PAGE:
The spring equinox in the Northern Hemisphere falls on Sunday March 20 this year, marking the time when the sun passes over the celestial equator. Wiccans and other neopagans observe the day as Ostara, a festival that celebrates the season’s change from dark winter to brightening spring.
Ostara is personified by the goddess who represents the dawn, the coming of new light and rebirth through many of the rituals, decorations and gifts that we’re familiar with to this day. They include colorful Easter eggs, rabbits, and baskets filled with sweets. Due to the popularity of these symbols in ancient times they were coopted by Christianity from “pagans” into what we know as Easter celebrations. Many of us continue to celebrate the season with a little bit of pagan influenced decor and delights.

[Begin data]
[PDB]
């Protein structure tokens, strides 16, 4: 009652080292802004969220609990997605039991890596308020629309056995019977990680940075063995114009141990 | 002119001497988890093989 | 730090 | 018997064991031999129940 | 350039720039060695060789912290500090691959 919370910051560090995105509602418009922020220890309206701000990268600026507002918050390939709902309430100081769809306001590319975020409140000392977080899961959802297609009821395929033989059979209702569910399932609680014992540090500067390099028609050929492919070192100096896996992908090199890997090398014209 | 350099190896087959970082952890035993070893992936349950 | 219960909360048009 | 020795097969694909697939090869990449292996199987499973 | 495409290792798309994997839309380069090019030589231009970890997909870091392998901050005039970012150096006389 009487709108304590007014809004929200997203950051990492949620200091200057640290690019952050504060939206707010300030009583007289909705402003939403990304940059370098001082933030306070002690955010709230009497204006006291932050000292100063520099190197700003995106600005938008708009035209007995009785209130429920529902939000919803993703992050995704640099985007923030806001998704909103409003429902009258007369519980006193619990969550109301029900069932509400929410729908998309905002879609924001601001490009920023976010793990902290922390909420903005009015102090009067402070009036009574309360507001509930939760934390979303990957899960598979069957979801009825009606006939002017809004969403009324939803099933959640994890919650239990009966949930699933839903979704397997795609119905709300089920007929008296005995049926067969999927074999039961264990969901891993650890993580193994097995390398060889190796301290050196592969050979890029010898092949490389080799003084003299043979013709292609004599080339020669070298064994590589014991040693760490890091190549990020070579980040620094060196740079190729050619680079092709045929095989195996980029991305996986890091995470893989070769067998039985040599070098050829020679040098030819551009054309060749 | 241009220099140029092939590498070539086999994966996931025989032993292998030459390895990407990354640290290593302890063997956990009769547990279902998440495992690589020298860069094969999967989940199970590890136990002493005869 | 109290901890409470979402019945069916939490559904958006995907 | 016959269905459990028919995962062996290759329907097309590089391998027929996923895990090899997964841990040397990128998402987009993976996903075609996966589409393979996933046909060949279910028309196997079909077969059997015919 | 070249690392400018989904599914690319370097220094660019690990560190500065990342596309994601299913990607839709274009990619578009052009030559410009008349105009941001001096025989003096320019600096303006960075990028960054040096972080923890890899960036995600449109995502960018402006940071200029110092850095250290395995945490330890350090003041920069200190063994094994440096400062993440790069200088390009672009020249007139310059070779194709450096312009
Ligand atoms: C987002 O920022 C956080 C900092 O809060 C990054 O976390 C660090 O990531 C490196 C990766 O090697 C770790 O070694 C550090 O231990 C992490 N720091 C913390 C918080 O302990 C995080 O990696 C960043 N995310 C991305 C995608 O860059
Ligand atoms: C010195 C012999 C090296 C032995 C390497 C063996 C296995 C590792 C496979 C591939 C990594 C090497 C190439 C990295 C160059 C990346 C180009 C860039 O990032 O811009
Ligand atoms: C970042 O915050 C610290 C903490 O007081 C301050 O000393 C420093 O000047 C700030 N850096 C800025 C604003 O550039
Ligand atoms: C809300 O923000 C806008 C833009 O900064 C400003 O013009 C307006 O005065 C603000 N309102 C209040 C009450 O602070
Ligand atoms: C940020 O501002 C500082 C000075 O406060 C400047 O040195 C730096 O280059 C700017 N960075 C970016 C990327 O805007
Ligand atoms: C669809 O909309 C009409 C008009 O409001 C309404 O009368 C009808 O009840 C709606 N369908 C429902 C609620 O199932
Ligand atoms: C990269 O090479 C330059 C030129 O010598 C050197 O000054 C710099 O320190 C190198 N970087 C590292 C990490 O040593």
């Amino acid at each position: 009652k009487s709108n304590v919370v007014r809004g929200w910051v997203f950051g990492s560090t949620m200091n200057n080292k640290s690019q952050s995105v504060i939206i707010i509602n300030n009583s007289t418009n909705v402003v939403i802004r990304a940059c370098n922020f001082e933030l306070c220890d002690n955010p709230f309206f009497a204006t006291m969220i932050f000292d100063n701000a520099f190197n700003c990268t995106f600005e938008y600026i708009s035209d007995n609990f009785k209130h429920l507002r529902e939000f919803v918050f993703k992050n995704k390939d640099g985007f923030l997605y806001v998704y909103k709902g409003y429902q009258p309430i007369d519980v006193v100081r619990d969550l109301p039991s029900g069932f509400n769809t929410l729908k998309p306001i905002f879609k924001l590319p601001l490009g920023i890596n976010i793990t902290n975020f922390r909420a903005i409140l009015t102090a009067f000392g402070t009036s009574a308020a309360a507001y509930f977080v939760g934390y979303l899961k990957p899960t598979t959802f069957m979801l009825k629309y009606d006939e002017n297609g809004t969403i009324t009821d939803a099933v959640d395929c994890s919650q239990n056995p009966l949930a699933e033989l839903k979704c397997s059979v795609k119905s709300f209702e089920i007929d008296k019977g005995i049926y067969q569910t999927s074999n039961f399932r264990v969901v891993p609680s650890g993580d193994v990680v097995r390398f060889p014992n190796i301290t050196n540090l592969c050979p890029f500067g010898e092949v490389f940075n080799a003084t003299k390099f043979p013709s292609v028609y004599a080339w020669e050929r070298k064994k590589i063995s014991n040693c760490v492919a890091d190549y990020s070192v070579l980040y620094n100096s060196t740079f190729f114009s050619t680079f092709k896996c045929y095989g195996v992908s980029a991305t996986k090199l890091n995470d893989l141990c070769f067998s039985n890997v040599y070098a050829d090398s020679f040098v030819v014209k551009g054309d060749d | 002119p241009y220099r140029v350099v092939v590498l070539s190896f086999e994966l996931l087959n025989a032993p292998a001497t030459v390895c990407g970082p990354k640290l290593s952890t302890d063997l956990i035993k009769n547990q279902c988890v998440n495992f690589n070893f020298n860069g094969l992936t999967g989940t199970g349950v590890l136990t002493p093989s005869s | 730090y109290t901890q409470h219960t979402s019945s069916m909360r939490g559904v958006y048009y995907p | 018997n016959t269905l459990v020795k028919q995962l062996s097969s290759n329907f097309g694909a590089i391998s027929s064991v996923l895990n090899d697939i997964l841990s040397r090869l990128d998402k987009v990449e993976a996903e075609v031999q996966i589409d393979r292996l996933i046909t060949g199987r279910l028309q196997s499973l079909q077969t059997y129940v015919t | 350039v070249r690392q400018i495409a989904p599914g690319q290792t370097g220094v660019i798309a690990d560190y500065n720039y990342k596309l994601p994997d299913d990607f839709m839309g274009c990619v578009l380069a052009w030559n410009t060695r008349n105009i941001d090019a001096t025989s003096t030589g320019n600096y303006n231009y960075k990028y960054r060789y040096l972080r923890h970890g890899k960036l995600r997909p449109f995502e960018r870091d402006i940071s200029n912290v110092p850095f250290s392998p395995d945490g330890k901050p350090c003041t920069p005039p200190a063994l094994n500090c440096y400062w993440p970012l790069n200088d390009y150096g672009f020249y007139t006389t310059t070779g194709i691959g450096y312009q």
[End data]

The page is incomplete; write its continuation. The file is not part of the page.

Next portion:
Along with Ostara, many Wiccans and neopagans observe Beltane, Litha (or summer solstice), Lughnasadh, the autumnal equinox, Samhain, Yule and Imbolc. For many neopagans, Ostara celebrates the Spring Maiden and the Horned God sometimes envisioned as the god Pan, symbolizes the festive enjoyment of nature through hunting and dancing.
Many religions celebrate holidays during this time of year, including the Hindu Holi, Jewish Purim, Sikh Hola Mohalla and Christian Easter.
– you can read a post that I wrote last year about a place that celebrates Easter a bit like Halloween ❤